My wife, Anne, and I arrive in Nairobi early on the morning of the June 12 and are met by our Smithsonian colleague, Scott Miller, the Deputy Under Secretary for Science. Our journey from Washington, D.C., was to have taken about 24 hours, but due to weather delays for the first leg of our flight, we missed our connection from London to Nairobi and had to wait 12 hours for the next flight. We arrive in Nairobi at around 6 a.m. after 36 hours of travel, a bit wanting for sleep, but excited about being here. In Nairobi we transfer to a local airport for the short flight to Mpala. On the drive to the airport, we watch Nairobi waking up. Throngs of people are on the move. The streets are full of cars, trucks, buses and bicycles. There are thousands of pedestrians, including boys and girls in school uniforms. The school buses illustrate the religious diversity of Kenya with some representing Christian schools and others, Muslim schools.
Our Mpala flight initially takes us over land that is as green as Ireland, indicating high levels of rainfall and rich soil. As we continue north and come within sight of Mount Kenya and its peak, the land becomes brown and reflects a transition to a country with low precipitation. We learn later that much of the land also has been overgrazed by goats and cattle, as well as wild animals, causing serious problems in some areas near Mpala. Our pilot makes a low run over the dirt airstrip at Mpala Ranch to frighten off any animals that might be on the runway before we land smoothly in a cloud of dust. We are greeted by Margaret Kinnaird, executive director of the Research Center and others of the SI team who arrived earlier.
We drive in an old-school Land Rover over dirt roads to the Mpala Ranch headquarters. The trip is jolting at times when ruts and rocks are encountered. The Ranch is composed of a series of low stone and stucco buildings with sloped roofs. Each building, designed for utility, has its own character, and the ranch has a charm all its own in the middle of the large dry savannah. Our room is spacious with clay tile floors a large bed with a wrap-around mosquito net to keep the pesky creatures at bay.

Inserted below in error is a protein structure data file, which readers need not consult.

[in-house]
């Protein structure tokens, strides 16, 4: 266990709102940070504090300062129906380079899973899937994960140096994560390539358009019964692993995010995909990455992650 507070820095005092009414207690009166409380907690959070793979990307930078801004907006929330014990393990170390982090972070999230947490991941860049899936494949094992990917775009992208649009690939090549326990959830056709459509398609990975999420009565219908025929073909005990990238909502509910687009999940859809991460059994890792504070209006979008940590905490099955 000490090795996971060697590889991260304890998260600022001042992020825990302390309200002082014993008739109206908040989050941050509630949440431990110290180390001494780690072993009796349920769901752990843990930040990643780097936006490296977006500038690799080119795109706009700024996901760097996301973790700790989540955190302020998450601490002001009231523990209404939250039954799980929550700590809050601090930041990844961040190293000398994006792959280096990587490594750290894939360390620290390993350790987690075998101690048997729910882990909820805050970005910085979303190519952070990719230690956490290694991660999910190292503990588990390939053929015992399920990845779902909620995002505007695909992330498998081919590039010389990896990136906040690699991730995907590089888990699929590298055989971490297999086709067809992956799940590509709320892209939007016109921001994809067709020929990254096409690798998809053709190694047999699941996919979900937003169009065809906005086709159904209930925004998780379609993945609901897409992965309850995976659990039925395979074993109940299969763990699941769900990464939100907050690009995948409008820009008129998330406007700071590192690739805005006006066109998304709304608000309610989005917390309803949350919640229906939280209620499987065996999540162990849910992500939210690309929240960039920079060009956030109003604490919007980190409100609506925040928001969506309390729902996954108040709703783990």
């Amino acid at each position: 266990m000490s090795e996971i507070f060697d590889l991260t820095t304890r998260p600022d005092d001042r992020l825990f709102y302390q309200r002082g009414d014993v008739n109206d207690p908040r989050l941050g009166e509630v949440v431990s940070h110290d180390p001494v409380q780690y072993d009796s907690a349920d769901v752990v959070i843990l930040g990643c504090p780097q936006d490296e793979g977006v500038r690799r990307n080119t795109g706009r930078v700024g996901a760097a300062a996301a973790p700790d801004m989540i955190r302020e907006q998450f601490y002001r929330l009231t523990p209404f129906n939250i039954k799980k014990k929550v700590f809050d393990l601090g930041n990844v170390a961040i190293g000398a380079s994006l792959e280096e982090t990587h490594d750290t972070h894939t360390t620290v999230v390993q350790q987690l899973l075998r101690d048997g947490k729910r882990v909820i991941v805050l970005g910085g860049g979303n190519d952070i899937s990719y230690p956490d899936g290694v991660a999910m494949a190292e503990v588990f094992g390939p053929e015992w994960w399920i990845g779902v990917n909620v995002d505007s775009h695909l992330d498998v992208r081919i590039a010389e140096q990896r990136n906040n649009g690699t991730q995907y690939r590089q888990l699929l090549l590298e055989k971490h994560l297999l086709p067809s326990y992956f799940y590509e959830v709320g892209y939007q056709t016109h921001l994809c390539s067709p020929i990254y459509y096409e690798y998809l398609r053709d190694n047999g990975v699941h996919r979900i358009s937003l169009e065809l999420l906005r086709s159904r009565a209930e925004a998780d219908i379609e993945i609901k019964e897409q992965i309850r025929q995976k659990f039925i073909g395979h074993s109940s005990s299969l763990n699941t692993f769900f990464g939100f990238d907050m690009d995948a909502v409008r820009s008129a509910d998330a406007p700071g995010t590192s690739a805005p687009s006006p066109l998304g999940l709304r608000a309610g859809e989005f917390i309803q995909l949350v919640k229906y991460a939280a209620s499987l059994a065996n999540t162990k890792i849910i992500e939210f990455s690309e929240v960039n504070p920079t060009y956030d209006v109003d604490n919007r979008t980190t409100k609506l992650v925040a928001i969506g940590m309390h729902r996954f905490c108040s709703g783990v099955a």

We take lunch at the Research Center, a nearby complex of buildings with living quarters for students and visiting faculty, laboratories, computer rooms and an open-air dining hall. We are pleased to learn that the Smithsonian Women’s Committee provided funding for several of the buildings at the Research Center. After lunch we are treated to a series of talks that introduce us to the research done at Mpala.
At about 4 p.m. we break up and head out in Land Rovers on a “wildlife drive” to explore. Early on, we spot three cheetahs through binoculars. As we drive slowly along, the spotters on top of the vehicle thump the roof as a signal to spot if an animal is sighted. In some cases, you don’t really have to look very hard—elephants, gazelles and impala amble across the road at their pleasure. Others, like the beautifully colored bushbucks, shy from human contact. By the end of the wildlife drive, the list of species we have seen includes bushbuck, dik-dik, warthog, impala, giraffe , mongoose, scimitar-horned oryx , elephant, hippo , Cape buffalo, kudu , cheetah, hyenaand Grevy’s zebra (an elegant zebra with small black and white stripes). Remarkable!
We conclude the day with a wonderful al fresco dinner perched on a ridge overlooking a wide canyon. The air is sweet and the scenery distinctly Kenyan. With sunset, the temperature drops quickly and we crowd around a roaring fire. Finally, jet lag kicks in around nine and we call it an evening after an eventful day that we will long remember.